Of course. It's worked pretty much exactly as designed. Sales surely would have been much lower without the program. Rates will most likely continue to stay low in the near term.



It is what it is. Have good credit, or don't buy a home.

The credit markets overall are improving though, without question.

The Asheville housing market continues to weather the storm better than most areas, and the mid-market (150K-300K range) in particular. The exceptional homes are still going very quickly -- there was a house on Vermont Ave. (*gasp*, in West Asheville of all places, where you need to wear your bullet-proof vests 24/7!! ) that I don't believe lasted 30 days on the market.

On other other hand, it's still a crappy market, relatively speaking, despite the fact that the worst is most likely behind us, and unless your house stands out in some way, it's still pretty tough out there.

For a reasonable, fact-based analysis on the economy in general (including a segment on the overall housing market), check out Liz Ann Sonders' latest presentation:

Market Snapshot with Liz Ann Sonders: Recovery ... What Recovery You Say? (http://event.on24.com/event/16/32/13/rt/1/documents/player_docanchr_1/lobby.html?eventid=163213&sessionid=1&key=37C4A6F7 B545BDDB5AE7FDF97785F189&eventuserid=27954847 - broken link)
Just hope it continues to get better. Even inch by inch. It's still a long road ahead of us. So many people are out of work because of this bad RE market. Including me! It will probably roller coaster for a couple of more years and then hopefully things will get somewhat normal again. (whatever that is!)
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Old 09-16-2009, 07:33 AM
 
Location: Weaverville
765 posts, read 2,185,174 times
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I'm not sure about your optimism for the future of housing in Asheville. Much of the real estate market there is dependent on 2 things: (1) retirees like me selling their homes elsewhere and flocking there and buying, and (2) folks with lots of equity in their homes taking out home equity loans and buying a second home or a lot to build on in the future. In the first case with the loss of so much value in homes and also losses in retiree 401Ks it will be a long time before that market sector rebounds. In the second case so much equity has been lost and loans are so hard to get now that that market sector is dead too. Add to that in the next few years ARMs (adjustable rate mortgages) are due to reset upwards and you'll see a new wave of foreclosures and short sales. Fortunately my house is paid for and we have a temporary sellers market up here right now so I am getting out right now with what I can while I can! I know this sounds like doom and gloom but I was one of those who thought the financial sector would never do what it did last fall/winter and thought GM was too big to go bankrupt--I learned my lesson about the "power of positive thinking"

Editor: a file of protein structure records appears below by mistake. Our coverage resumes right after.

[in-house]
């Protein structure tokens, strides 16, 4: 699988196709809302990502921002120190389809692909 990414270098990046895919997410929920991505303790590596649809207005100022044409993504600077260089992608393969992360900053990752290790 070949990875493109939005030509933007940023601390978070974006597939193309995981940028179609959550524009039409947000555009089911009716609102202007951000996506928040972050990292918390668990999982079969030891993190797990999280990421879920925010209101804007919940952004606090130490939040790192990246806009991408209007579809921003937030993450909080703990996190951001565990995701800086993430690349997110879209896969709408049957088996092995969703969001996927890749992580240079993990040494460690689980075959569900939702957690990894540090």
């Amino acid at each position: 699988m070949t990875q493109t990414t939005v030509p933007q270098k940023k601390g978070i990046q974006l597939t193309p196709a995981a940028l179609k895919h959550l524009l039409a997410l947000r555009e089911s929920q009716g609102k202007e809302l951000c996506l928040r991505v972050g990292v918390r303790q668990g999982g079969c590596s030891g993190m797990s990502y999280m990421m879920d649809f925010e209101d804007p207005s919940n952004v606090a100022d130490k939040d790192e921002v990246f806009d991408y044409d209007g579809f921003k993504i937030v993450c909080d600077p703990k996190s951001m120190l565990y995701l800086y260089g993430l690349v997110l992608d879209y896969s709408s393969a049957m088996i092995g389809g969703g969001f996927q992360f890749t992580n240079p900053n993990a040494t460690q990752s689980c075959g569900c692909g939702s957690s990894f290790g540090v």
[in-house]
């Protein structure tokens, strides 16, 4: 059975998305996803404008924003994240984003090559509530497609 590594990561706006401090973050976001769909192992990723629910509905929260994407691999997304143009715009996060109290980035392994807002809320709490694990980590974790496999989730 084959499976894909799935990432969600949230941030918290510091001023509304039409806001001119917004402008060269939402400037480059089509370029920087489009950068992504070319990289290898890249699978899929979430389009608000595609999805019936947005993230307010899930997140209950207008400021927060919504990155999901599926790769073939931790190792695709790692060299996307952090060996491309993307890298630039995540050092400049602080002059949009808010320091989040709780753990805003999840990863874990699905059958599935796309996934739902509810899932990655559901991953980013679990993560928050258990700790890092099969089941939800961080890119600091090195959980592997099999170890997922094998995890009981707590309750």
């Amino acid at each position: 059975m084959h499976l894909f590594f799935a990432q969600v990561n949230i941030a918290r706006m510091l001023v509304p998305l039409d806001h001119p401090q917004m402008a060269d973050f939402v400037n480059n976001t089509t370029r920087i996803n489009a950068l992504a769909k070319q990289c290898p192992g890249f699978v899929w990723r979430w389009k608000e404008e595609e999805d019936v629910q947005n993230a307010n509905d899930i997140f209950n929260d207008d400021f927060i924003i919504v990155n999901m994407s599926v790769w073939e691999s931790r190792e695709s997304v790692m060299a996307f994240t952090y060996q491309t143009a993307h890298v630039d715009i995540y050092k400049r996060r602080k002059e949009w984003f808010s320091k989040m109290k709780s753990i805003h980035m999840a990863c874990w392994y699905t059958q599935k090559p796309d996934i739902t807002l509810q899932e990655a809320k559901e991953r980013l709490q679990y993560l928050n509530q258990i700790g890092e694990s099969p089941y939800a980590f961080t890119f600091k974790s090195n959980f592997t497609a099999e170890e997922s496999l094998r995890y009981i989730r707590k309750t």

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Old 09-16-2009, 07:42 AM
 
2,087 posts, read 1,306,276 times
Reputation: 262
Quote:
Originally Posted by NC_Paddler View Post
Of course. It's worked pretty much exactly as designed. Sales surely would have been much lower without the program. Rates will most likely continue to stay low in the near term.



It is what it is. Have good credit, or don't buy a home.

The credit markets overall are improving though, without question.

The Asheville housing market continues to weather the storm better than most areas, and the mid-market (150K-300K range) in particular. The exceptional homes are still going very quickly -- there was a house on Vermont Ave. (*gasp*, in West Asheville of all places, where you need to wear your bullet-proof vests 24/7!! ) that I don't believe lasted 30 days on the market.

On other other hand, it's still a crappy market, relatively speaking, despite the fact that the worst is most likely behind us, and unless your house stands out in some way, it's still pretty tough out there.

For a reasonable, fact-based analysis on the economy in general (including a segment on the overall housing market), check out Liz Ann Sonders' latest presentation:

Market Snapshot with Liz Ann Sonders: Recovery ... What Recovery You Say? (http://event.on24.com/event/16/32/13/rt/1/documents/player_docanchr_1/lobby.html?eventid=163213&sessionid=1&key=37C4A6F7 B545BDDB5AE7FDF97785F189&eventuserid=27954847 - broken link)


Wear a bullet proof vest in west asheville?????? Come on now, have you ever been anywhere with actual crime? W. Asheviile is full of families and kids, its hardly the ghetto. In fact its been named top 10 happiest places to live several times.



Also doesn't saying that asheville continues to weather the storm at mid level and exceptional houses still go fast.......but its still crappy contradict each other
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Old 09-16-2009, 07:57 AM
 
1,282 posts, read 3,188,790 times
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Originally Posted by organick View Post
Wear a bullet proof vest in west asheville?????? Come on now, have you ever been anywhere with actual crime? W. Asheviile is full of families and kids, its hardly the ghetto. In fact its been named top 10 happiest places to live several times.
Errr, I was being sarcastic. (hint: I live in west asheville.)

Quote:
Also doesn't saying that asheville continues to weather the storm at mid level and exceptional houses still go fast.......but its still crappy contradict each other
Umm, no.